I was leading the pack towards the tail end of the first annual Dirtbag Cycles Rambler on Vancouver Island. We were riding through the last singletrack section of the 90-ish km ride, and only I knew what was coming. After a quick 90-degree turn off the main trail, the forest opened up into a powerline clearing with about a half-kilometer descent. I heard behind me someone say “Oh shit, here we go!” and then all 15 of my fellow riders started hooting and hollering. I let go of the brakes and took off, reassured that the experience I’d been planning for the better part of a year had ended up being exactly what I hoped for.
Riding for Rights in Vermont: The 2022 Repro Ride
A warm Saturday morning, September 10th. I arrive at the top of a long, steep dirt road in the woods of Pomfret later than I planned. Four parking attendants in neon pink shirts, older gentlemen with gray beards, greet me. Birds tweet, crickets chirp, and insects buzz in the background. Mists of gnats swarm my face. I rush to braid my hair in the reflection of the car window, clip my helmet, pull up my bib straps, zip my jersey, and tie the laces of my cycling shoes. “Deep breaths, deep breaths,” I whisper to myself, willing my jittery hands to stop shaking. Due to nerves and too much coffee, they don’t. I quickly stow my sunglasses in my helmet vents, bidons in their cages, and gloves in my jersey pocket. It’s the Repro Ride. And I go.
I roll down the hill to check in aboard El Guapo, my blue Trek Boone gravel bike. More volunteers in pink shirts welcome me behind the registration tables book-ended by red, white, and blue “Vote Yes on Article 22!” signs.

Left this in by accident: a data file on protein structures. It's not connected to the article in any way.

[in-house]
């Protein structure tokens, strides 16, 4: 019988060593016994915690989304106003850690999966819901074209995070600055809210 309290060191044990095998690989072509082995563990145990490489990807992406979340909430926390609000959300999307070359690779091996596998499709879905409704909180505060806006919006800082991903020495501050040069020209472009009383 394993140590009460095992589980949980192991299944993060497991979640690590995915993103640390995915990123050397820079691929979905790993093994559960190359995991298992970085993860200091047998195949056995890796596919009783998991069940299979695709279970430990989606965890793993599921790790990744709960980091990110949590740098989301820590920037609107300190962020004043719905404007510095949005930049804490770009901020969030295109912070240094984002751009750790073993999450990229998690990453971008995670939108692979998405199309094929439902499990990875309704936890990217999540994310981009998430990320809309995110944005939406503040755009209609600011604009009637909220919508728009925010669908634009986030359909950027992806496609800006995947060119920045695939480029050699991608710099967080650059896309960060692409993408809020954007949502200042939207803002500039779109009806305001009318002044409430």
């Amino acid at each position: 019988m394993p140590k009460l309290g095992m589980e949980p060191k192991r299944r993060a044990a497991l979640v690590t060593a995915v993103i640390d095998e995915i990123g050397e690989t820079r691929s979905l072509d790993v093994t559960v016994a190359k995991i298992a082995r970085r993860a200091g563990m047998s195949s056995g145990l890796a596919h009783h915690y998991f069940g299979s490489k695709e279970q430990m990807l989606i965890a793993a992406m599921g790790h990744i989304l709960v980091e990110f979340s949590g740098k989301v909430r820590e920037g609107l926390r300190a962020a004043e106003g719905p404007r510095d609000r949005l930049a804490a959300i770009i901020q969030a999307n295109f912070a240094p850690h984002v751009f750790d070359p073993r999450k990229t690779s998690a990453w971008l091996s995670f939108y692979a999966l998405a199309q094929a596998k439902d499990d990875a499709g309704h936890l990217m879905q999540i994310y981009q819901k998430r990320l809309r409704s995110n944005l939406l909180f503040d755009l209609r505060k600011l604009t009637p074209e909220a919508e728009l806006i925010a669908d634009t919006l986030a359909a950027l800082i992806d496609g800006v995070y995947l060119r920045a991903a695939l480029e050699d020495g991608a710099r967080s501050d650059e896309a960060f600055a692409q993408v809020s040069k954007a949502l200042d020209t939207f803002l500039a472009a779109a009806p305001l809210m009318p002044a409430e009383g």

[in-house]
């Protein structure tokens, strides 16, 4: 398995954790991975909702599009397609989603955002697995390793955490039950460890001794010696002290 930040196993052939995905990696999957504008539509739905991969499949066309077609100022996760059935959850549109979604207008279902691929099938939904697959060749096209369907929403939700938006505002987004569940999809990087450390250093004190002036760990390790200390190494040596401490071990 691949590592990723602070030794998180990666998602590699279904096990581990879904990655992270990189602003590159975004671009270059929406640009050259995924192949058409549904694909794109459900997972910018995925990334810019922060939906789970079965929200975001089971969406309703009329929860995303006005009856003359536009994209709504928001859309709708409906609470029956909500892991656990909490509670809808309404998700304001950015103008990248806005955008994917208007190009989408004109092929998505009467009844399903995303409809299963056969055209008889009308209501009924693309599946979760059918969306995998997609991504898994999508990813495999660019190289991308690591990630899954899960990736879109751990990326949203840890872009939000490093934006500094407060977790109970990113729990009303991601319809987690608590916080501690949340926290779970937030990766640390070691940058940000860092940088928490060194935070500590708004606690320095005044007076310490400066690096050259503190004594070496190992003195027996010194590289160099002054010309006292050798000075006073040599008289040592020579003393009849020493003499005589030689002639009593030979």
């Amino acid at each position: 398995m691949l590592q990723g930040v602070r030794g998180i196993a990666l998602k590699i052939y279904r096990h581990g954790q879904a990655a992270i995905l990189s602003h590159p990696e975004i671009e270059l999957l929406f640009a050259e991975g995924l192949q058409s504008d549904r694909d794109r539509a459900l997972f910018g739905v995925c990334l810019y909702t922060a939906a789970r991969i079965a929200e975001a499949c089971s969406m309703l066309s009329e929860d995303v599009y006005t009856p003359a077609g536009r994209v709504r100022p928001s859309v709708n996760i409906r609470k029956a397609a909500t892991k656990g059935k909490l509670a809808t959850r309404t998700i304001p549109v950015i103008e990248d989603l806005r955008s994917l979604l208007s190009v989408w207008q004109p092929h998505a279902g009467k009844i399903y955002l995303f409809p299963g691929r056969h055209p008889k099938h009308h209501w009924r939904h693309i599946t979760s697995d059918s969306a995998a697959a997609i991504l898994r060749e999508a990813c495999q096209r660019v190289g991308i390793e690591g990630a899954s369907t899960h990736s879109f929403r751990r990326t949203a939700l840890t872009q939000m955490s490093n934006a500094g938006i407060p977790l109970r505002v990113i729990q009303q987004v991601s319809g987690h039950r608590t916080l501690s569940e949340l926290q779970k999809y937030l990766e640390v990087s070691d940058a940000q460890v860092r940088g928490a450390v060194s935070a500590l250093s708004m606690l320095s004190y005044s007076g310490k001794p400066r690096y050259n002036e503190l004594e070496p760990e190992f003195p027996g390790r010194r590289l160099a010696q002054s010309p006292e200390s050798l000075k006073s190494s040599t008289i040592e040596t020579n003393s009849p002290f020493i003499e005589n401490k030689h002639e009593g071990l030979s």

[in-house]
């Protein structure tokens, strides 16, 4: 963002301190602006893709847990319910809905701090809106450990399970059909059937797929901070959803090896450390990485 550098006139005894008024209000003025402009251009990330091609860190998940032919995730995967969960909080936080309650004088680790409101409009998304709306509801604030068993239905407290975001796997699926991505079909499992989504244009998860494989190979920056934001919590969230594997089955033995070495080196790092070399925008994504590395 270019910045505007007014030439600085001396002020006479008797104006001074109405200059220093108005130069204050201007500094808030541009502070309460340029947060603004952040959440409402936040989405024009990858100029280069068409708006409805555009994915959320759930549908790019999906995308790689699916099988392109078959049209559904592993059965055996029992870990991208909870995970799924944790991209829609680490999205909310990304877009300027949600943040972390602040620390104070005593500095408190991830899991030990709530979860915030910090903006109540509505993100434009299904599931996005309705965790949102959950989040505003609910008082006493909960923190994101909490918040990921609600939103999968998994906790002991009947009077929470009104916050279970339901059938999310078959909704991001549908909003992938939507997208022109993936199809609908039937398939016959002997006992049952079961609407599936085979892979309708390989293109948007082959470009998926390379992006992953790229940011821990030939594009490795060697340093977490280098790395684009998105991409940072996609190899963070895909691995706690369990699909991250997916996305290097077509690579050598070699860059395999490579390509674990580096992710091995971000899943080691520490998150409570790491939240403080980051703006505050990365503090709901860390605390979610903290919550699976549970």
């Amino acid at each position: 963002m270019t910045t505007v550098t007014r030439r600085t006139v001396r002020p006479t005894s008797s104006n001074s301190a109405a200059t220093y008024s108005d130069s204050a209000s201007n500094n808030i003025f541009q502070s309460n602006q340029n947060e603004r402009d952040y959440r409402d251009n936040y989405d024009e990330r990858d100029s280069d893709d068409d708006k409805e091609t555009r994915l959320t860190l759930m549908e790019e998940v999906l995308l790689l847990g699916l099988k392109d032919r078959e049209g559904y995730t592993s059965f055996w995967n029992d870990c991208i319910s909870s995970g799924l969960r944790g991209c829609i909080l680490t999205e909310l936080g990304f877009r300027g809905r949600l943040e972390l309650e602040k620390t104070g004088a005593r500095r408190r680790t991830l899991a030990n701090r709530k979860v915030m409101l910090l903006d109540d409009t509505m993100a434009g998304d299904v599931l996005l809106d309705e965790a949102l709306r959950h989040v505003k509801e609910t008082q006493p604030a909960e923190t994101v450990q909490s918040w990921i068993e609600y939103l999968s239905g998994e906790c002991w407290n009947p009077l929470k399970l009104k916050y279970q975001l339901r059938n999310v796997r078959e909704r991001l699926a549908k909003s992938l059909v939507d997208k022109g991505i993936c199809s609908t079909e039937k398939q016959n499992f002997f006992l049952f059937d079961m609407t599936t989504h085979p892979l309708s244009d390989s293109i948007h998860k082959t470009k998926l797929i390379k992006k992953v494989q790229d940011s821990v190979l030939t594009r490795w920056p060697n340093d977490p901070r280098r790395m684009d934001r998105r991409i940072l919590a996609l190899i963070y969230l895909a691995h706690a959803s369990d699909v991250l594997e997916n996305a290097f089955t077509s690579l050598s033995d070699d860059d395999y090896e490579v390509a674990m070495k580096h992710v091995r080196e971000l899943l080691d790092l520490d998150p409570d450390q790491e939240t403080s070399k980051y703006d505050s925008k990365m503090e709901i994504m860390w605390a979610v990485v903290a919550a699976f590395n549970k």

Taylor Phinney’s Word of Mouth Ride
The Cheerios and fresh-cut strawberries were still swirling around in my mouth as I applied sunscreen. My bike was ready to roll, quietly leaning up against the fence outside the van. My rear brake was rubbing, but I decided that I’d rather ride with a little more resistance than be late. I hate being late for group rides.
A few nights prior, I saw Taylor Phinney post a flyer on Instagram. The plan was simple: a mixed surface adventure ride to an art show. Some of the pieces had never been shown before, but all of them helped him transition out of the world of being a professional athlete. Taylor strolled around the group, chatting with both friends and newcomers. Clad in a cotton t-shirt and denim shorts, you might not think that this is someone who was the world champion in something, let alone competed in the Olympics. But that’s the funny thing about a place like Boulder; you never quite know who you’ll run into.
Bikepacking The White Rim Trail: Touching the World Again
Here’s a sentence that’s sure to resonate: It’s been over a year since I booked a flight and the idea of taking a trip was just a little scary. The last time I’d flown was another bike trip with my partner Cameron and close friend Yuhnke. Our flight back from the Baja Divide had been delayed due to airport shutdowns on the dawn of the pandemic.
A Few From Last Sunday’s Los Angeles Explorers Club 1980s Movie Ride
Last Sunday, the Los Angeles Explorers Club convened in San Marino a the Cub House for a “historic” ride through the surrounding neighborhoods of South Pasadena and Pasadena, stopping at famous homes featured in Hollywood movies from the ’80s. Included in the list were houses used in Teen Wolf, Back to the Future, Pretty in Pink, Terminator, Halloween (technically 1978), Pee Wee’s Big Adventure, and more.
Aimee Gilchrist, the LA Explorers Club founder, dressed up as Doctor Emmett Brown from Back to the Future, as she guided a rather large group of cyclists through picturesque, tree-lined streets, on a 14-mile jaunt around town. Afterward, a dance-off competition ensued, all while BBQ eats and beverages were sold.
If you like informative and very relaxed rides like this, be sure to follow the Los Angeles Explorers Club on Instagram!